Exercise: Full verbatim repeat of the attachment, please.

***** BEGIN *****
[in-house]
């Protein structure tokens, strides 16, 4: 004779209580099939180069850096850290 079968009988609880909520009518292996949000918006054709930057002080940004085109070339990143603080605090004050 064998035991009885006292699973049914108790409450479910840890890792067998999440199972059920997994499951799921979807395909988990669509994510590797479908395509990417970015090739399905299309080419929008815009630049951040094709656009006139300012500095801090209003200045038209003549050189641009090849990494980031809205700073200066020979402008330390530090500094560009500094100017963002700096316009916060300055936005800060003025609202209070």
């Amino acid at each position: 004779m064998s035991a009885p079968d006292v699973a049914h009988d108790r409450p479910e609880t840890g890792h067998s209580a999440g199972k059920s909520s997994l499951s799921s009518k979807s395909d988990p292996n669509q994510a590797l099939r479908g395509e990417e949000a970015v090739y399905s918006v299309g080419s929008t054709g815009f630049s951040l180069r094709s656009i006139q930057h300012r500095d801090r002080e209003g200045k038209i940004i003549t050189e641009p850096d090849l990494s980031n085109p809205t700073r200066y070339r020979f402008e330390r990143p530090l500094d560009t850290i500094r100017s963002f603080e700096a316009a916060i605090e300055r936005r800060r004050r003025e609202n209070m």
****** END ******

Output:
[in-house]
């Protein structure tokens, strides 16, 4: 004779209580099939180069850096850290 079968009988609880909520009518292996949000918006054709930057002080940004085109070339990143603080605090004050 064998035991009885006292699973049914108790409450479910840890890792067998999440199972059920997994499951799921979807395909988990669509994510590797479908395509990417970015090739399905299309080419929008815009630049951040094709656009006139300012500095801090209003200045038209003549050189641009090849990494980031809205700073200066020979402008330390530090500094560009500094100017963002700096316009916060300055936005800060003025609202209070």
């Amino acid at each position: 004779m064998s035991a009885p079968d006292v699973a049914h009988d108790r409450p479910e609880t840890g890792h067998s209580a999440g199972k059920s909520s997994l499951s799921s009518k979807s395909d988990p292996n669509q994510a590797l099939r479908g395509e990417e949000a970015v090739y399905s918006v299309g080419s929008t054709g815009f630049s951040l180069r094709s656009i006139q930057h300012r500095d801090r002080e209003g200045k038209i940004i003549t050189e641009p850096d090849l990494s980031n085109p809205t700073r200066y070339r020979f402008e330390r990143p530090l500094d560009t850290i500094r100017s963002f603080e700096a316009a916060i605090e300055r936005r800060r004050r003025e609202n209070m």